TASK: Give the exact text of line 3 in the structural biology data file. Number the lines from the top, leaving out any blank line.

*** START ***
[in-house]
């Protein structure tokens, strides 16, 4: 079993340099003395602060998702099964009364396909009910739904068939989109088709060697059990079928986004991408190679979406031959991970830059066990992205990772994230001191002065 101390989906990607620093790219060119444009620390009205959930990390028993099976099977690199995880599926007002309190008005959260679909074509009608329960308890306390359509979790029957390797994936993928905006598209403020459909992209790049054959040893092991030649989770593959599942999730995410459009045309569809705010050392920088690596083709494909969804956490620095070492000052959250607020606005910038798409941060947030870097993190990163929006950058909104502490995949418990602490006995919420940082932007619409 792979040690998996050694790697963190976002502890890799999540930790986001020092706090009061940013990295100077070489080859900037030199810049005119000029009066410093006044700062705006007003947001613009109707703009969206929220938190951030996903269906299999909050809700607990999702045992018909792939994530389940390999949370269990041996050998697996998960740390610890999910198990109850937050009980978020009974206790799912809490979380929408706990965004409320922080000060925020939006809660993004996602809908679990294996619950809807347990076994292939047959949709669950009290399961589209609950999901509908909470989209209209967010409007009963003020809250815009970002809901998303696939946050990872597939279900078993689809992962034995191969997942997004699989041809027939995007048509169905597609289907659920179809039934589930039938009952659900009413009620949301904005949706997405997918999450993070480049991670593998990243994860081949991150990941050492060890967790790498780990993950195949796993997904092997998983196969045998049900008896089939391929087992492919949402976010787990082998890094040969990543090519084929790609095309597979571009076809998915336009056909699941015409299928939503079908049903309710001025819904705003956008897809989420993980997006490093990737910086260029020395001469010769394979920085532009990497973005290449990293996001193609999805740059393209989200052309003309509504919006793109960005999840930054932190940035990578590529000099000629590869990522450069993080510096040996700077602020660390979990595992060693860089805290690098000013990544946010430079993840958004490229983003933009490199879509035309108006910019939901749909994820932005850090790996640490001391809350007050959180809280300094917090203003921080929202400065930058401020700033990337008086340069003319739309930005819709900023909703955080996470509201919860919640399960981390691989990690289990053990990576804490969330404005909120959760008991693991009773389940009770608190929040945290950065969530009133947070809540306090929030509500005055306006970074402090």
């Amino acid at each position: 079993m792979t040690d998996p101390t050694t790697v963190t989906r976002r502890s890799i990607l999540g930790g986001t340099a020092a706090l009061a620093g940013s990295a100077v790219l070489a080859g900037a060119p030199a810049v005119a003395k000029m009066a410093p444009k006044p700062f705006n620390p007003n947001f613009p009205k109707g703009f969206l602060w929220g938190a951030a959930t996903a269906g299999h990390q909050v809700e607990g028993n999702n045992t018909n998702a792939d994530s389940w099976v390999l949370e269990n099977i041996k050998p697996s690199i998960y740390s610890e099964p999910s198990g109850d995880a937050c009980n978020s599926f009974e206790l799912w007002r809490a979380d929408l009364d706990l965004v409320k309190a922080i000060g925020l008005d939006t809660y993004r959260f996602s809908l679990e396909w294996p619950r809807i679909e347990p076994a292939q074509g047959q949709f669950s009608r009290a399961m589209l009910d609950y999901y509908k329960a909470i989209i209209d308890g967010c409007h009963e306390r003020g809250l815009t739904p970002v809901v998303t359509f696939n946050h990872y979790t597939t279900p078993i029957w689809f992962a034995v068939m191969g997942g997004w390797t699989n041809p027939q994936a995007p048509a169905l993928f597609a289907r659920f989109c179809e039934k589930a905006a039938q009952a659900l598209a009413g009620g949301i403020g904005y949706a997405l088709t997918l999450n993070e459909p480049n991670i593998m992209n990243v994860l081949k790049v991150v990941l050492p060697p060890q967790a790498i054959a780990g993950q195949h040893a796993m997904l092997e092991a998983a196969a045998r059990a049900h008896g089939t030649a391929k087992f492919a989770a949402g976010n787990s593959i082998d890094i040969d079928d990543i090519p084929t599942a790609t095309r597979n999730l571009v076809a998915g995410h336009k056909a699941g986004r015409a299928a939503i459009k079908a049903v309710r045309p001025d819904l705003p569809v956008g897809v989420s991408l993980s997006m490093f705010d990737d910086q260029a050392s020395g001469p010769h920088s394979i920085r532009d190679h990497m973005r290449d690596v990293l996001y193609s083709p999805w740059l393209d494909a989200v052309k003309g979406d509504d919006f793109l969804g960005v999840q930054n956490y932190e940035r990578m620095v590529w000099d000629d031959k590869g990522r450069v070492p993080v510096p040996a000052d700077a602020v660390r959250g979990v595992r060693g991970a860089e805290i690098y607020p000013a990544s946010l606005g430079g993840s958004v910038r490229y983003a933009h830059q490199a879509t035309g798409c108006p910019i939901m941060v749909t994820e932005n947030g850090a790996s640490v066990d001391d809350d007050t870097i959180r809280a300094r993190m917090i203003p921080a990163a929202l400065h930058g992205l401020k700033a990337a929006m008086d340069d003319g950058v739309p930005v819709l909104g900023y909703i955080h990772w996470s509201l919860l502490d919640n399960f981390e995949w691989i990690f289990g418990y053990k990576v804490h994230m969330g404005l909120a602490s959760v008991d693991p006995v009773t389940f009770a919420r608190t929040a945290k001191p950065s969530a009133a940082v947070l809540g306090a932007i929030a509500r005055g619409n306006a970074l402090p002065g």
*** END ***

């Amino acid at each position: 079993m792979t040690d998996p101390t050694t790697v963190t989906r976002r502890s890799i990607l999540g930790g986001t340099a020092a706090l009061a620093g940013s990295a100077v790219l070489a080859g900037a060119p030199a810049v005119a003395k000029m009066a410093p444009k006044p700062f705006n620390p007003n947001f613009p009205k109707g703009f969206l602060w929220g938190a951030a959930t996903a269906g299999h990390q909050v809700e607990g028993n999702n045992t018909n998702a792939d994530s389940w099976v390999l949370e269990n099977i041996k050998p697996s690199i998960y740390s610890e099964p999910s198990g109850d995880a937050c009980n978020s599926f009974e206790l799912w007002r809490a979380d929408l009364d706990l965004v409320k309190a922080i000060g925020l008005d939006t809660y993004r959260f996602s809908l679990e396909w294996p619950r809807i679909e347990p076994a292939q074509g047959q949709f669950s009608r009290a399961m589209l009910d609950y999901y509908k329960a909470i989209i209209d308890g967010c409007h009963e306390r003020g809250l815009t739904p970002v809901v998303t359509f696939n946050h990872y979790t597939t279900p078993i029957w689809f992962a034995v068939m191969g997942g997004w390797t699989n041809p027939q994936a995007p048509a169905l993928f597609a289907r659920f989109c179809e039934k589930a905006a039938q009952a659900l598209a009413g009620g949301i403020g904005y949706a997405l088709t997918l999450n993070e459909p480049n991670i593998m992209n990243v994860l081949k790049v991150v990941l050492p060697p060890q967790a790498i054959a780990g993950q195949h040893a796993m997904l092997e092991a998983a196969a045998r059990a049900h008896g089939t030649a391929k087992f492919a989770a949402g976010n787990s593959i082998d890094i040969d079928d990543i090519p084929t599942a790609t095309r597979n999730l571009v076809a998915g995410h336009k056909a699941g986004r015409a299928a939503i459009k079908a049903v309710r045309p001025d819904l705003p569809v956008g897809v989420s991408l993980s997006m490093f705010d990737d910086q260029a050392s020395g001469p010769h920088s394979i920085r532009d190679h990497m973005r290449d690596v990293l996001y193609s083709p999805w740059l393209d494909a989200v052309k003309g979406d509504d919006f793109l969804g960005v999840q930054n956490y932190e940035r990578m620095v590529w000099d000629d031959k590869g990522r450069v070492p993080v510096p040996a000052d700077a602020v660390r959250g979990v595992r060693g991970a860089e805290i690098y607020p000013a990544s946010l606005g430079g993840s958004v910038r490229y983003a933009h830059q490199a879509t035309g798409c108006p910019i939901m941060v749909t994820e932005n947030g850090a790996s640490v066990d001391d809350d007050t870097i959180r809280a300094r993190m917090i203003p921080a990163a929202l400065h930058g992205l401020k700033a990337a929006m008086d340069d003319g950058v739309p930005v819709l909104g900023y909703i955080h990772w996470s509201l919860l502490d919640n399960f981390e995949w691989i990690f289990g418990y053990k990576v804490h994230m969330g404005l909120a602490s959760v008991d693991p006995v009773t389940f009770a919420r608190t929040a945290k001191p950065s969530a009133a940082v947070l809540g306090a932007i929030a509500r005055g619409n306006a970074l402090p002065g």